Lions on the prowl for success

2013-05-24 18:18
Warren Gatland (File)

Farrell battles distraction

2013-05-23 11:02

Watch England and British Lions flyhalf Owen Farrell battle bizarre distractions.

Sydney - The formidable British and Irish Lions fly out next week seeking their first series win in 16 years against an Australia team who are defending a proud record in what has become a classic fixture.

The cream of England, Scotland, Ireland and Wales have not won a Test series since defeating South Africa in 1997 and on their last visit to Australia, they were edged out 2-1 in a titanic encounter with John Eales's Wallabies.

Such is the intensity of Lions series that Australia coach Robbie Deans warned his players that the quadrennial north-south hemisphere clash would go beyond anything they have known before.

"It will be a contest that our blokes have never experienced," said Deans. "Some of our blokes have experienced World Cup rugby, but I tell you the ante goes up even further."

The Lions begin their itinerary against the Barbarians in Hong Kong on June 1 before arriving in Perth to begin a 10-game journey, including three Tests, which traverses Australia and ends in Sydney's Stadium Australia on July 6.

Both the Lions and Australia are coached by New Zealanders, with Wales's Warren Gatland appointed as the tourists' second foreign handler and Deans with the Wallabies since 2008.

Despite the talent at their disposal, the Lions have failed to win Test series and memories endure of Australia 2001, when they missed out in a gripping decider.

A thumping 3-0 loss to New Zealand in 2005, and a 2-1 reverse against South Africa in 2009 has put the onus on the team, captained by Wales's Sam Warburton, the youngest Lions skipper in history.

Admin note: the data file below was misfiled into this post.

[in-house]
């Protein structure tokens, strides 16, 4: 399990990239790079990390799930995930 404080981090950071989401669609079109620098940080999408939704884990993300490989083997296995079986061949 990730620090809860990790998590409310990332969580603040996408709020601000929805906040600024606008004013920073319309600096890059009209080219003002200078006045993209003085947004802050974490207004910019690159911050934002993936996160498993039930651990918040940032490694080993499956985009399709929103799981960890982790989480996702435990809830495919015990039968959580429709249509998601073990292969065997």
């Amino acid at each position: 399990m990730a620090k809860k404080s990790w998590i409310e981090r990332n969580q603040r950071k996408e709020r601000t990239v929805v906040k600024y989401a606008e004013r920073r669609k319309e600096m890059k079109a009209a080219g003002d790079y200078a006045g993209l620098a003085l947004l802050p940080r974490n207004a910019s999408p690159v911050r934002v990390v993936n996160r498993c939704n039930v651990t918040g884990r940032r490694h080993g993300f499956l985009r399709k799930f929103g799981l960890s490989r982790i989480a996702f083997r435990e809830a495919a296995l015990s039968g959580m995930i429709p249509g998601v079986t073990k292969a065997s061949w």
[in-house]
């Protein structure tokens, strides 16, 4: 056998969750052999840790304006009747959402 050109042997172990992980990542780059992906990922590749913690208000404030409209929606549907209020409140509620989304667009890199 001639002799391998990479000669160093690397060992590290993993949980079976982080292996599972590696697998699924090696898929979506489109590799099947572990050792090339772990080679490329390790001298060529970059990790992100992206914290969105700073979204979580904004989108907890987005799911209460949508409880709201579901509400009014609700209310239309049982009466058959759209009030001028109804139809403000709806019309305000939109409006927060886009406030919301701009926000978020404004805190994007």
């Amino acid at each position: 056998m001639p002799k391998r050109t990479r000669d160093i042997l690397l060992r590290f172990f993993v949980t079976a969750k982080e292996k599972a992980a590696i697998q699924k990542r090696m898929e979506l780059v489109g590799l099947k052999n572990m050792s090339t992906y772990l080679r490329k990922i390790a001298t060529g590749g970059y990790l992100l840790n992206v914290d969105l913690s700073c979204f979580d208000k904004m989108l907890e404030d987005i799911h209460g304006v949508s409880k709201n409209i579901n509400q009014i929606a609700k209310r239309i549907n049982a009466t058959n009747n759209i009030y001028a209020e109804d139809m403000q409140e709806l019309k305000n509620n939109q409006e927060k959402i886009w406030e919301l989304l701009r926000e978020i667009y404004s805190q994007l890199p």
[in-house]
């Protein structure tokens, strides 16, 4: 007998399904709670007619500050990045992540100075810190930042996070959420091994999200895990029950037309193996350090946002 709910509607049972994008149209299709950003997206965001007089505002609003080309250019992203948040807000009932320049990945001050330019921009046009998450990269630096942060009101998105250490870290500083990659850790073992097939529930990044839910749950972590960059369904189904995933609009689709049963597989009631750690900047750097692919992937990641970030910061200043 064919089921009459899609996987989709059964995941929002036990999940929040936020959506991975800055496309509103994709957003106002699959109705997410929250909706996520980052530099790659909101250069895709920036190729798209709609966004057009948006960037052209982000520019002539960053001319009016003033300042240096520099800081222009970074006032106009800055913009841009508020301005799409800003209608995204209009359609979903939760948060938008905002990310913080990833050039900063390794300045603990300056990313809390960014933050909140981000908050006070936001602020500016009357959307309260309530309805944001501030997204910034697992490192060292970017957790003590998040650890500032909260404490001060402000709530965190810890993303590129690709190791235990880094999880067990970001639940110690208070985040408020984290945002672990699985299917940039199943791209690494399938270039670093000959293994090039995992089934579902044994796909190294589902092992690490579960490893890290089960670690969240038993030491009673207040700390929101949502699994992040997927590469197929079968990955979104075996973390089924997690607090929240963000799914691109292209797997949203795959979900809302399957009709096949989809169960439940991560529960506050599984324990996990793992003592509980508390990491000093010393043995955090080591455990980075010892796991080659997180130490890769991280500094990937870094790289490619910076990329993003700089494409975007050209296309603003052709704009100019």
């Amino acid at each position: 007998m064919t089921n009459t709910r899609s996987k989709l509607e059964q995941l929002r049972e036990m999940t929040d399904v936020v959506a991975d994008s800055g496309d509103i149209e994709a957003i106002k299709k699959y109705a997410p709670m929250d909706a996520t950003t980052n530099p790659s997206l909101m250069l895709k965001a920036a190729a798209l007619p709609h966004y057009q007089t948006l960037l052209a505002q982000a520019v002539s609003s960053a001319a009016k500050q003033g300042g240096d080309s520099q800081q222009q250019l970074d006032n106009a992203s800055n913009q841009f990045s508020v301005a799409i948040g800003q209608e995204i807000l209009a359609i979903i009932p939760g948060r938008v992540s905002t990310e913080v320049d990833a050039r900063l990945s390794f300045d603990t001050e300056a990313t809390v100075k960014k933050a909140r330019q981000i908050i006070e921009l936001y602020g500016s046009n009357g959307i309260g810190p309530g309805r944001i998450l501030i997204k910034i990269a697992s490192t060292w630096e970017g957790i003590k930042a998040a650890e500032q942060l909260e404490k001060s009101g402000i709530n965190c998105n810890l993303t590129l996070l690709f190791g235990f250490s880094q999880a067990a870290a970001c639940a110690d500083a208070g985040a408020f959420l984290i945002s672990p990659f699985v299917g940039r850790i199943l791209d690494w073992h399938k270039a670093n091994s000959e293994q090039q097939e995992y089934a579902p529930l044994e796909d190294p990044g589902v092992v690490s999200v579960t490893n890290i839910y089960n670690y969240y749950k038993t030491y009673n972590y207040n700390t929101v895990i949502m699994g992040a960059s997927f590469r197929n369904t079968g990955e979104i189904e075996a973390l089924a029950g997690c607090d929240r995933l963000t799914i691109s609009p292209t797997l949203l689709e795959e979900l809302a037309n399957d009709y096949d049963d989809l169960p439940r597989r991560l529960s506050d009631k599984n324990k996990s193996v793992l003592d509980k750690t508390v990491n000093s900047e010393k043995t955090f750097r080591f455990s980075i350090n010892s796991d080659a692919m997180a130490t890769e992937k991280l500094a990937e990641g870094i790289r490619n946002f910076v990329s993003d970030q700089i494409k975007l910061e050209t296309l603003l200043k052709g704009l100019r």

And Gatland, who has seen his countryman Graham Henry and England's Clive Woodward, both World Cup-winning coaches, fail with the Lions, is in no doubt about the size of the task ahead.

"There is no question it is one hell of a challenge," Gatland said. "Playing in the southern hemisphere is one of rugby's hardest challenges."

Deans, 53, is the first foreigner to coach Australia, while Gatland, 49, follows Henry as the Lions' second overseas coach having led Wales to two Grand Slams and the 2011 Rugby World Cup semi-finals.

While Australia are the world's number two Test team, Deans has had a rocky build-up with playmaker Kurtley Beale entering rehab for alcohol problems and dangerous winger Digby Ioane undergoing a knee operation this week.

Deans has also drawn fire for omitting mercurial flyhalf Quade Cooper from his initial 25-man squad, which includes only one scrum-half so far in Will Genia.

But Deans can call on a hard-working pack, led by lock James Horwill, and some clever backs in Genia, James O'Connor, Adam Ashley-Cooper and Israel Folau, a rugby league and Australian Rules football convert.

"We understand what's coming, we understand the Lions have a very experienced and physical combination, they have a particular presence in the backline," said Deans.

"So we have to deal with that and then bring something of our own in terms of getting up and over the top of them. We believe we have put together a group that can cater for both elements."

Gatland has selected 15 Welshmen in his squad, Wales's largest Lions representation in 36 years. England has provided 10 players, while there are nine Ireland players and three from Scotland.

Gatland's biggest task is choosing the players and combinations from the 37-strong touring party. He has six tour games to fine-tune before the opening Test in Brisbane on June 22.

The physically imposing squad of 16 backs and 21 forwards is also steeled by the experience of two former Lions captains in Ireland's Paul O'Connell and Brian O'Driscoll, who is on his fourth successive Lions tour.

This is only the third Lions series in Australia that has been decided over three Tests, and its predecessors were both tight affairs.

The Lions clinched the 1989 series by a single point, when they prevailed 19-18 in the final Test in Sydney, while in 2001 the Wallabies won a thrilling decider 29-23 secured by a stolen lineout throw in the final seconds.

New Zealand's Henry later admitted that the 2001 trip to Australia burned him out before he recovered and went on to plot the All Blacks' victory at the 2011 World Cup.

"I now know that the position of Lions head coach is the most demanding in Test rugby," Henry reflected.

The Tests take place in Brisbane on June 22, Melbourne on June 29 and Sydney on July 6.


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